Stage 2 – Tuesday, October 19, 2021- 94 km

This unique stage is designated as the queen stage and includes a serious ascent up Old Gydo Pass. After facing rolling terrain into the Witzenberg Valley, racers head up another long climb before facing a huge descent to the finish. Tired legs may make these climbs quite interesting, and while the final descent isn’t particularly technical it’d be a dangerous place to let your guard down. Our teams are likely to spend 4.5–5.5 hours racing here.

Stage 3 – Wednesday, October 20, 2021 – 88 km

Though this stage is shorter than the two that precede it, it also features more climbing, including a winding singletrack ascent that feels like it will never end. A fun descent into a valley sets our racers up for another difficult climb, with an unusual technical trail at the top through an isolated patch of forest. Teams with good legs might finish in 4 hours, tired teams may take 5.5 hours or longer.

Stage 4 – Thursday, October 21, 2021 – 73 km

This relatively short transfer stage appears to offer something of a respite for tired racers. But it’s likely to be a very fast day over rolling parcours, with teams at the front keeping the pace high from start to finish. There are no major climbs, but sandy and rocky terrain will keep things interesting. Fast teams should complete it in about 3 hours, but it could take 4 hours or more if you can’t hold the pace at the front.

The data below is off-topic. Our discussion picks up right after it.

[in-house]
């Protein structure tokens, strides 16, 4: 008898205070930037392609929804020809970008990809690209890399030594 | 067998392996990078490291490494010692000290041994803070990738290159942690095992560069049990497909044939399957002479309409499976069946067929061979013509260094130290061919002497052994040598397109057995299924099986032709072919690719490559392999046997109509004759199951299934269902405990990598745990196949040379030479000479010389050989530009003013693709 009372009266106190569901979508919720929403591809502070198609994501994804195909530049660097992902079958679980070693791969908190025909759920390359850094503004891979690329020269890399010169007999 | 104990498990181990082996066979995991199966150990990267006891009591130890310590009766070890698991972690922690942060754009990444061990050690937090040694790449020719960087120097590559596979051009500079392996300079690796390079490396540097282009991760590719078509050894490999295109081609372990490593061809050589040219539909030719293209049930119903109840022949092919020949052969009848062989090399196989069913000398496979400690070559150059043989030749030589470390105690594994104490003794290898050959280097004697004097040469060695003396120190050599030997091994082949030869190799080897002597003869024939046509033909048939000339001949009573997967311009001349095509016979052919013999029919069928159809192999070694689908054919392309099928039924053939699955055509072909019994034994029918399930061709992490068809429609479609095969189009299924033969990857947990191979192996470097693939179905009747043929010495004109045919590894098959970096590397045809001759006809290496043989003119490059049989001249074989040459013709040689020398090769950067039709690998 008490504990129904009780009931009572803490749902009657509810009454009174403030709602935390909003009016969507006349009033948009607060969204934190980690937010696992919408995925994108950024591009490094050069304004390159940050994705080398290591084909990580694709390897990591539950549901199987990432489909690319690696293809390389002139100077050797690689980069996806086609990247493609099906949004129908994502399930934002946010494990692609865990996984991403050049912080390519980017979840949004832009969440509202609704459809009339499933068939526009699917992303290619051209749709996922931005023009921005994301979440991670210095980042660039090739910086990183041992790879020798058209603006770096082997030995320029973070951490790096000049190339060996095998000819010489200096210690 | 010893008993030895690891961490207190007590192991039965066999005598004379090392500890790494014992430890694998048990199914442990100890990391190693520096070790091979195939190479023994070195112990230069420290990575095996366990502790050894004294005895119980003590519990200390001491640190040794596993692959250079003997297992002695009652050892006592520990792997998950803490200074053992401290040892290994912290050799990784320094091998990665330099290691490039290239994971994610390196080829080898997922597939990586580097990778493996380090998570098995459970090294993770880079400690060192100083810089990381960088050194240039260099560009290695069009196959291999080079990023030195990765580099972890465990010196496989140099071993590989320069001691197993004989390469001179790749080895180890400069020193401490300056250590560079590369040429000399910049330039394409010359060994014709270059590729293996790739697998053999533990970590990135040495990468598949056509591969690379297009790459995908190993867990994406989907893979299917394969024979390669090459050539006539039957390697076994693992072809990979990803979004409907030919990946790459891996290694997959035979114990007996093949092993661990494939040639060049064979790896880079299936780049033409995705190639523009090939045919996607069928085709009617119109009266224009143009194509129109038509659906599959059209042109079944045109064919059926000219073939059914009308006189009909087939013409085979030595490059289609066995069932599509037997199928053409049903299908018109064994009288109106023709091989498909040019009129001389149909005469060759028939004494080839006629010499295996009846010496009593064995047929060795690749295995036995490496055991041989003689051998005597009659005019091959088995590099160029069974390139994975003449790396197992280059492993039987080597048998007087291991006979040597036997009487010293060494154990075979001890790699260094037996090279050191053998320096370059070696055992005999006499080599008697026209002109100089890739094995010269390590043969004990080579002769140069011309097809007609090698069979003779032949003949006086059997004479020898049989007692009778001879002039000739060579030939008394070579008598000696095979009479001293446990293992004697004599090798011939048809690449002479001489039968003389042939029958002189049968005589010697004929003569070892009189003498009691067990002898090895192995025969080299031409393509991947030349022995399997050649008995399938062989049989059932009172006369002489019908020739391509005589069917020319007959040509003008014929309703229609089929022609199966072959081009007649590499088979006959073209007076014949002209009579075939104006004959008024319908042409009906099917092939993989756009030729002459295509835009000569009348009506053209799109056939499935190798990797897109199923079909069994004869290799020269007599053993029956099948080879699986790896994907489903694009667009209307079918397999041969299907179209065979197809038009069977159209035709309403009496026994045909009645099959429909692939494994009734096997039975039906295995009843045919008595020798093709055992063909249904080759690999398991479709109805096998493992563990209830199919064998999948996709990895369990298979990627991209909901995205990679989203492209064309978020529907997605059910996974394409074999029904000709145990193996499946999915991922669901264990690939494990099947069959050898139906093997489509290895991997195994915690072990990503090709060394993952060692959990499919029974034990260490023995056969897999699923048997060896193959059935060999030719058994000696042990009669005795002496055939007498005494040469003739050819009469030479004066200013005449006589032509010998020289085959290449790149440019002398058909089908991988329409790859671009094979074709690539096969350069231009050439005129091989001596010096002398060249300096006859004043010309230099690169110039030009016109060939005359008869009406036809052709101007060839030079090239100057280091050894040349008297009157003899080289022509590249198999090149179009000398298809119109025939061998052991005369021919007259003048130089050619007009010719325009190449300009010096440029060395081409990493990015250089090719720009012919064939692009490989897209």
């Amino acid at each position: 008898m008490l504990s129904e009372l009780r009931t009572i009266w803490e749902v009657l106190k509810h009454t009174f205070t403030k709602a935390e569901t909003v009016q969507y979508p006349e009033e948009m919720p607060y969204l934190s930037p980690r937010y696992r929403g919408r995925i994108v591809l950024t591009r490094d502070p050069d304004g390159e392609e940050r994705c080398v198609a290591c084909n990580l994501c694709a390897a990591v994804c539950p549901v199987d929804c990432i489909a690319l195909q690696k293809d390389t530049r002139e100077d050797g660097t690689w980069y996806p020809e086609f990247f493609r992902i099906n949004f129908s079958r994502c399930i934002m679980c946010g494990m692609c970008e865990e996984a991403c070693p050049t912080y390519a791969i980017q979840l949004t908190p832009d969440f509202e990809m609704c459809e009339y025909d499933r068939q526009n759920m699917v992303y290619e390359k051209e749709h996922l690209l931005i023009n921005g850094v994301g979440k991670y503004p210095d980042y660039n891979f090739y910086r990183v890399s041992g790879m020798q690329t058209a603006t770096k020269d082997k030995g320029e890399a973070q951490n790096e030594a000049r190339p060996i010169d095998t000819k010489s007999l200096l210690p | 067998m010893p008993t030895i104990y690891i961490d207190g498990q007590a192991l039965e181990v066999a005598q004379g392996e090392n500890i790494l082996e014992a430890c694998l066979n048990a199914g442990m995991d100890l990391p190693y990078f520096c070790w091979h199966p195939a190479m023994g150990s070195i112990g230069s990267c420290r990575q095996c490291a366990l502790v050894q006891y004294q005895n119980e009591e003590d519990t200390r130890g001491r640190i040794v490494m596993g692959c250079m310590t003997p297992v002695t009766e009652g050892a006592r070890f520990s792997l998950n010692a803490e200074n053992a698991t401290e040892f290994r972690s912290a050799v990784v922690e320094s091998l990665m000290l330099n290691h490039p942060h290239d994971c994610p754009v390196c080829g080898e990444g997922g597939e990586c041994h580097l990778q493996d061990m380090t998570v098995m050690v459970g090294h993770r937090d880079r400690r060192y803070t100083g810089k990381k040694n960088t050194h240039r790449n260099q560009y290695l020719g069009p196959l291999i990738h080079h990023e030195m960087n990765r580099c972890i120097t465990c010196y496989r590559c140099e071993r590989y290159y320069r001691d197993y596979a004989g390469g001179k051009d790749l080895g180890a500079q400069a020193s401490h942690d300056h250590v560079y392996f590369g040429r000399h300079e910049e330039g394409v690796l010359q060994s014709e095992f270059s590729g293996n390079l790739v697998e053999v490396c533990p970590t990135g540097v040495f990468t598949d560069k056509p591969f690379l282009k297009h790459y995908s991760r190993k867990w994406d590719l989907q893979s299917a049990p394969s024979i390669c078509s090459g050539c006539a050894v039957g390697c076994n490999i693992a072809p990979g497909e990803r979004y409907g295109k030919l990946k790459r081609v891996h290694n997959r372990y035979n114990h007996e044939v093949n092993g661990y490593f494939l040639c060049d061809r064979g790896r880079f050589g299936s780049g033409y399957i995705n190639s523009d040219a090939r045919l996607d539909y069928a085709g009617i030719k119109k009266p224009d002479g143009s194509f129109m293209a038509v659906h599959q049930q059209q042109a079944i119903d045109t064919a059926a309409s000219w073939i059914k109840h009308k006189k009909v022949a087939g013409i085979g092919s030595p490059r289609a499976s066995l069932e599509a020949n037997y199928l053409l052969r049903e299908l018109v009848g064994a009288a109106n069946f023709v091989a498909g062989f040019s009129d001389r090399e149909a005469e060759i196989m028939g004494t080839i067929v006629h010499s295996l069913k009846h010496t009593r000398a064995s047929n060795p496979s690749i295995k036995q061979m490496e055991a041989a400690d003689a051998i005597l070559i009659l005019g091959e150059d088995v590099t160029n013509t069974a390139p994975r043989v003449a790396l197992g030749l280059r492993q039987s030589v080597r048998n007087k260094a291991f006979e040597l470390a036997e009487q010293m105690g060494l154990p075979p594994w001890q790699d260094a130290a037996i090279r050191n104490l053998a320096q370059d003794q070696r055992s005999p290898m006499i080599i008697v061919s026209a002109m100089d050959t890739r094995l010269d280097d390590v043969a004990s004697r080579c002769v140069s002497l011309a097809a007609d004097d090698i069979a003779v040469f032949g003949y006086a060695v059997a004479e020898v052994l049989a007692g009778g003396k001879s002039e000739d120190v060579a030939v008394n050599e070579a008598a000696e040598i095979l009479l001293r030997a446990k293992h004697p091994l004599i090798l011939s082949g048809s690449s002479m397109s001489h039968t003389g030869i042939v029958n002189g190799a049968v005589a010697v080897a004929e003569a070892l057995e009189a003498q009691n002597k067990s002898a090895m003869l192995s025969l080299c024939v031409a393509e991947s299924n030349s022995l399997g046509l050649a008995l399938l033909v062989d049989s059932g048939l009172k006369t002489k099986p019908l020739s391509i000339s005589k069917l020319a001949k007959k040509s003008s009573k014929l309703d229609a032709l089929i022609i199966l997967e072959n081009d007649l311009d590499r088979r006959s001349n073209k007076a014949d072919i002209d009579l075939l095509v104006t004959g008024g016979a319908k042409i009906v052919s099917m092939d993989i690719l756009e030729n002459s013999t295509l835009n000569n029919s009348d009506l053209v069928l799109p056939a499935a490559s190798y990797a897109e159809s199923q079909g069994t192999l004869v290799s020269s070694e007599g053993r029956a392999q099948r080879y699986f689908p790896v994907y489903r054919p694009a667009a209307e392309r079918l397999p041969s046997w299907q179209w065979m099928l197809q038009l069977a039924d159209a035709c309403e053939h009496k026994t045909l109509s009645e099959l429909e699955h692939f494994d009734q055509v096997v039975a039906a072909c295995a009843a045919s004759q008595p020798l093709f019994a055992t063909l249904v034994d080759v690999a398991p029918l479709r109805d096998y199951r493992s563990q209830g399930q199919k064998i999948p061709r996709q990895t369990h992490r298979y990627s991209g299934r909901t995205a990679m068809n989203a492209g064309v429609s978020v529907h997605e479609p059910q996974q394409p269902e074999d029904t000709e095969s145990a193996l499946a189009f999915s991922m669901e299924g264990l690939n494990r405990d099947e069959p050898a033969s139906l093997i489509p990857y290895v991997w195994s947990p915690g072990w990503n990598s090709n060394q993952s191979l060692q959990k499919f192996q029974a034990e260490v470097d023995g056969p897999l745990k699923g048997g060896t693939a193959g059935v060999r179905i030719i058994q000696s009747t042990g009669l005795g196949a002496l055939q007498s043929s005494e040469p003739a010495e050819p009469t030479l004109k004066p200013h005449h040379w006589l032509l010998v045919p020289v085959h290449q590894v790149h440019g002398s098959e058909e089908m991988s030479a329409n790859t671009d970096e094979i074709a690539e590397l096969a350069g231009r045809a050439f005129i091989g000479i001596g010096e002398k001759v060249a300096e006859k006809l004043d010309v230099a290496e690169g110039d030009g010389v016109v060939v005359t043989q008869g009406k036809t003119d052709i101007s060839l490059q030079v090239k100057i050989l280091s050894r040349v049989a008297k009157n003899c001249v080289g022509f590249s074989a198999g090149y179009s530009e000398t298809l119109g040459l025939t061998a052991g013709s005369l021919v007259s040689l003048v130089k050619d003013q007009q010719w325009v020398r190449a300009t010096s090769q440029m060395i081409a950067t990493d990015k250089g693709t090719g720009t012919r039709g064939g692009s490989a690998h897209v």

Stage 5 – Friday, October 22, 2021 – 85 km

Though not officially considered the queen stage, this monster stage is likely to be the hardest of the race and features the most vertical ascent per km of all. It includes at least 5 major climbs, cruelly arranged with each more difficult than the last—luckily, the descents between are relatively easy and non-technical. This stage is likely to be a turning point for many teams, with fatigue possibly setting some racers far behind, while good legs help others widen the gaps to their competitors. Fast teams might finish in 4 hours, slower teams in 5.5 hours or even longer.

Stage 6 – Saturday, October 23, 2021 – 95 km

On the heels of a truly brutal day, this stage makes up for a lack of serious climbs with a long, roller-filled parcours. Punchy riders will be well-served, though it may be a hard day to slip away as the pace will likely be quite high, especially if time gaps are tight. Limited lines of sight on a few small descents could shake things up. 

Stage 7 – Sunday, October 24, 2021 – 66km

Finally, the race comes to a close with a stage that’s a lot harder than it looks. A series of small but punchy climbs lead to an aptly-named final descent called “Bone Rattler,” a high-speed fire road littered with big rocks just waiting to puncture tires. By this point racers will be exhausted and ready to be finished, but letting your guard down here could be catastrophic. Fast finishers will be done in 3 hours, but 4.5 hours or more will be realistic for many.

Follow Along With All The Cape Epic Action!

Each day during Cape Epic we’ll be publishing a short podcast recapping the day’s events, as well as updating this blog post with all the details. Check in each day to see how our teams fare as they tackle this brutal, relentless event! You can also head over to the TrainerRoad Forum, where we’ll be discussing all the action as it happens. Finally, follow along on Instagram for frequent updates.